September 13-20, 2004

International study confirms viability of Weyburn field for long-term CO2 storage

A four-year, $40-million (Cdn) international study led by the Petroleum Technology Research Centre (PTRC) in Regina has concluded that geological conditions in the Weyburn oil field in southeastern Saskatchewan are favourable for long-term storage of carbon dioxide (CO2). The study findings were presented at the recent international Greenhouse Gas Control Technologies Conference in Vancouver.

"The Weyburn project was the first large-scale study ever conducted in the world of the geological storage of CO2 in a partially depleted oil field," explained Mike Monea, executive director of the PTRC. "While there are numerous large commercial CO2-enhanced oil recovery operations globally, there are none that have undertaken the depth and extent of research that we have."

The PTRC carried out the multidisciplinary study under the auspices of the International Energy Agency Greenhouse Gas (IEA GHG) research and development program. The Centre worked in close collaboration with Calgary-based EnCana, operator of the 50-year-old Weyburn field.

"We are encouraged by the results," said Gerry Protti, EnCana's executive vice-president of corporate relations. "At Weyburn, we are demonstrating every day that oil production can be enhanced in an environmentally responsible manner. We are pleased to have been part of this collaborative, international project involving industry, governments and researchers."

The Weyburn oil field has stored an estimated five million tonnes of CO2 over the IEA GHG project life - equivalent to taking about one million cars off the road for one year. The CO2 is supplied through a 325-kilometre pipeline from Dakota Gasification Company's coal-gasification plant at Beulah, North Dakota.

"The IEA GHG Weyburn project is good news for addressing climate change because it proves that you can safely store 5,000 tonnes of CO2 per day in the ground rather than venting the greenhouse gas into the atmosphere," explained Malcolm Wilson, an international energy specialist with the PTRC and one of the founders of the project.

The Weyburn field was selected for the study because detailed geological records and core samples, as well as almost 50 years of production history, were readily available. Some 380 million barrels of oil have been produced from the field since it was discovered in 1954.

During the study, researchers conducted a long-term risk assessment, completed geological and seismic studies, matched reservoir modeling against actual results, and performed repeated and frequent sampling to understand chemical reactions occurring in the reservoir.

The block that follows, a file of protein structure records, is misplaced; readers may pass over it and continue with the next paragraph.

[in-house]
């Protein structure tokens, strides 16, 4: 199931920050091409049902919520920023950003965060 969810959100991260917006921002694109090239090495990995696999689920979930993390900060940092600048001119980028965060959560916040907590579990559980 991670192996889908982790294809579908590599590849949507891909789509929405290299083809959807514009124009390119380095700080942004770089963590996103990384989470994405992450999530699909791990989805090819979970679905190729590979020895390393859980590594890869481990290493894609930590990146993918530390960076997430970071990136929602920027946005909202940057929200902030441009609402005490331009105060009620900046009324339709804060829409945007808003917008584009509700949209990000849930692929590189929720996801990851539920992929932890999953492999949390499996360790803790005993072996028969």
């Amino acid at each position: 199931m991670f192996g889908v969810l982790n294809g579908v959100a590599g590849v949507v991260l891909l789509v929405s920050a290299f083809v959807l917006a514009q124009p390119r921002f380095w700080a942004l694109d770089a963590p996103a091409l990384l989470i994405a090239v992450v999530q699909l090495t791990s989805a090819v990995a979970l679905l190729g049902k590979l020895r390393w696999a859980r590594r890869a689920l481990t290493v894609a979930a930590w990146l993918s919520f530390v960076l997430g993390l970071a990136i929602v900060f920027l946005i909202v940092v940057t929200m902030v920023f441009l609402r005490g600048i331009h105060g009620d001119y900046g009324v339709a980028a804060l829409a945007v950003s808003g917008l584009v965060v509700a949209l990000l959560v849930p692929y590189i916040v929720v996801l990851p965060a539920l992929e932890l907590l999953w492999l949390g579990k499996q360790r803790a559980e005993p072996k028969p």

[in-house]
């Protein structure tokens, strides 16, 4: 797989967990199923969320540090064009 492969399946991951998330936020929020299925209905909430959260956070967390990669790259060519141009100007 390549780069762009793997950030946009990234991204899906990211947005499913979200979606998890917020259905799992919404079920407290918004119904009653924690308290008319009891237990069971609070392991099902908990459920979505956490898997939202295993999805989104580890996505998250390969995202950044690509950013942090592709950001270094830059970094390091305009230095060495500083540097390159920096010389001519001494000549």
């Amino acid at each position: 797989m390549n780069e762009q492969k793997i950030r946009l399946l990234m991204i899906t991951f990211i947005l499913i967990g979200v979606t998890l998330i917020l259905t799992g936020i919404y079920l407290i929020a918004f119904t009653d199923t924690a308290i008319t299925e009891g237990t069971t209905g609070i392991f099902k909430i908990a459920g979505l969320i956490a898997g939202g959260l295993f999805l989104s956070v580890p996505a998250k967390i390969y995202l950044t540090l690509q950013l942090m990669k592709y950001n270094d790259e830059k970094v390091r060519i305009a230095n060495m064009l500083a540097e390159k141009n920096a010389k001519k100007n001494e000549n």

The IEA GHG Weyburn study was able to:

- utilize seismic surveys to "see" the CO2 flow within the geological formations and mix with the oil reserves;

- develop a model to predict the storage capacity of the reservoir and match results over time with the model;

- predict, in a risk assessment model, that most of the CO2 will remain in the reservoir in which it is injected, with a small amount sinking to even lower levels underground over the 5,000 years following the end of the project; and

- conclude that the CO2 would never reach or penetrate overlying potable water zones or the atmosphere above ground level.

"Although we're very excited with these conclusions, we believe there's much more work to be done to determine how our techniques and systems can be applied from the Weyburn geological formation to other formations around the world, to make CO2 storage a real option for reducing our greenhouse gas emissions worldwide," Wilson said.

The Greenhouse Gas Control Technologies Conference, where the report was released, is the first international gathering of its kind ever held in Canada, drawing expert academics, scientists and policy-makers from around the world. The previous conference was held in Kyoto, Japan, in 2002.

Through Natural Resources Canada (NRCan), the federal government contributed $6 million to the study, while the Saskatchewan government contributed approximately $2.2 million to the project through Saskatchewan Industry and Resources' Saskatchewan Petroleum Research Incentive. These agencies were among the 15 public and private-sector institutions that funded the study. Other contributing institutions included the United States Department of Energy, the Alberta Energy Research Institute and the European community. Along with EnCana, industry participants included BP, ChevronTexaco, Dakota Gasification Company, ENAA (Japan), Nexen, SaskPower, TransAlta and Total (France). Altogether, the project involved 24 research and consulting organizations in Canada, Europe and the United States.

More information is available from Joe Ralko, IEA GHG Weyburn Project, Regina, 306/539-9270.

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